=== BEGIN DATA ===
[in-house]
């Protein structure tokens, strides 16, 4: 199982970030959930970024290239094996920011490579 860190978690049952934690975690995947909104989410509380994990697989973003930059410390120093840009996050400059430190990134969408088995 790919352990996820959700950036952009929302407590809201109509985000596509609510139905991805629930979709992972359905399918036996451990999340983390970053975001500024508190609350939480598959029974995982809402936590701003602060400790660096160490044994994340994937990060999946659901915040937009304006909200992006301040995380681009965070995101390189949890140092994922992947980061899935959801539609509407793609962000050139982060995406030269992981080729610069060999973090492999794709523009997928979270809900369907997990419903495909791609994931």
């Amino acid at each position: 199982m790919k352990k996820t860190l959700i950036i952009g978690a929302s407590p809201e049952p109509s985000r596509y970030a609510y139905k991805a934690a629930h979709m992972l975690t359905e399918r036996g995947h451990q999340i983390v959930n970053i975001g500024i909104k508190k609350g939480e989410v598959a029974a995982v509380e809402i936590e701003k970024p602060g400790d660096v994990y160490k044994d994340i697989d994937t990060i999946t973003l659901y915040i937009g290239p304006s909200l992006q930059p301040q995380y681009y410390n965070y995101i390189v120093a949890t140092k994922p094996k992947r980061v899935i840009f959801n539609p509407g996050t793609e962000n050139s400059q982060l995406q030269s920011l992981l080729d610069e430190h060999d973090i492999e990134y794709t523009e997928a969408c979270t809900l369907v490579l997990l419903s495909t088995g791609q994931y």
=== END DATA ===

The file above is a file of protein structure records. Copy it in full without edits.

[in-house]
């Protein structure tokens, strides 16, 4: 199982970030959930970024290239094996920011490579 860190978690049952934690975690995947909104989410509380994990697989973003930059410390120093840009996050400059430190990134969408088995 790919352990996820959700950036952009929302407590809201109509985000596509609510139905991805629930979709992972359905399918036996451990999340983390970053975001500024508190609350939480598959029974995982809402936590701003602060400790660096160490044994994340994937990060999946659901915040937009304006909200992006301040995380681009965070995101390189949890140092994922992947980061899935959801539609509407793609962000050139982060995406030269992981080729610069060999973090492999794709523009997928979270809900369907997990419903495909791609994931």
């Amino acid at each position: 199982m790919k352990k996820t860190l959700i950036i952009g978690a929302s407590p809201e049952p109509s985000r596509y970030a609510y139905k991805a934690a629930h979709m992972l975690t359905e399918r036996g995947h451990q999340i983390v959930n970053i975001g500024i909104k508190k609350g939480e989410v598959a029974a995982v509380e809402i936590e701003k970024p602060g400790d660096v994990y160490k044994d994340i697989d994937t990060i999946t973003l659901y915040i937009g290239p304006s909200l992006q930059p301040q995380y681009y410390n965070y995101i390189v120093a949890t140092k994922p094996k992947r980061v899935i840009f959801n539609p509407g996050t793609e962000n050139s400059q982060l995406q030269s920011l992981l080729d610069e430190h060999d973090i492999e990134y794709t523009e997928a969408c979270t809900l369907v490579l997990l419903s495909t088995g791609q994931y």